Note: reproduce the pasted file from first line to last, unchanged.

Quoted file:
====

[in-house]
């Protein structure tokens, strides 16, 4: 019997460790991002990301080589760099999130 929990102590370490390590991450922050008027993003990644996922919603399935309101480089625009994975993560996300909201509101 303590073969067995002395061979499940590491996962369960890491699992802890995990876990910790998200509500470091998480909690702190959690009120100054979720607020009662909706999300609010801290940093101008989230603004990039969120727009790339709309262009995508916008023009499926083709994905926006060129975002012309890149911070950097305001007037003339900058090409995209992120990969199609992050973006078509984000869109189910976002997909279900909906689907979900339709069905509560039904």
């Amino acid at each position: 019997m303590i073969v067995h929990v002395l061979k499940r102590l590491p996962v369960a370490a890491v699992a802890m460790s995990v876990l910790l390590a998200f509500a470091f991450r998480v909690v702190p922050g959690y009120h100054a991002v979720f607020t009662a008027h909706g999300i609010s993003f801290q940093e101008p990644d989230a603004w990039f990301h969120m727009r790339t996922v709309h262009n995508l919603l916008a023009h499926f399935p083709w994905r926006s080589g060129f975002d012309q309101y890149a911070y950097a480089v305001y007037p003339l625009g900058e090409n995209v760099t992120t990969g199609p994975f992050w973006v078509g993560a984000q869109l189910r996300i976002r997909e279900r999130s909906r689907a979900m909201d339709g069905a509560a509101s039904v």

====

[in-house]
């Protein structure tokens, strides 16, 4: 019997460790991002990301080589760099999130 929990102590370490390590991450922050008027993003990644996922919603399935309101480089625009994975993560996300909201509101 303590073969067995002395061979499940590491996962369960890491699992802890995990876990910790998200509500470091998480909690702190959690009120100054979720607020009662909706999300609010801290940093101008989230603004990039969120727009790339709309262009995508916008023009499926083709994905926006060129975002012309890149911070950097305001007037003339900058090409995209992120990969199609992050973006078509984000869109189910976002997909279900909906689907979900339709069905509560039904």
């Amino acid at each position: 019997m303590i073969v067995h929990v002395l061979k499940r102590l590491p996962v369960a370490a890491v699992a802890m460790s995990v876990l910790l390590a998200f509500a470091f991450r998480v909690v702190p922050g959690y009120h100054a991002v979720f607020t009662a008027h909706g999300i609010s993003f801290q940093e101008p990644d989230a603004w990039f990301h969120m727009r790339t996922v709309h262009n995508l919603l916008a023009h499926f399935p083709w994905r926006s080589g060129f975002d012309q309101y890149a911070y950097a480089v305001y007037p003339l625009g900058e090409n995209v760099t992120t990969g199609p994975f992050w973006v078509g993560a984000q869109l189910r996300i976002r997909e279900r999130s909906r689907a979900m909201d339709g069905a509560a509101s039904v």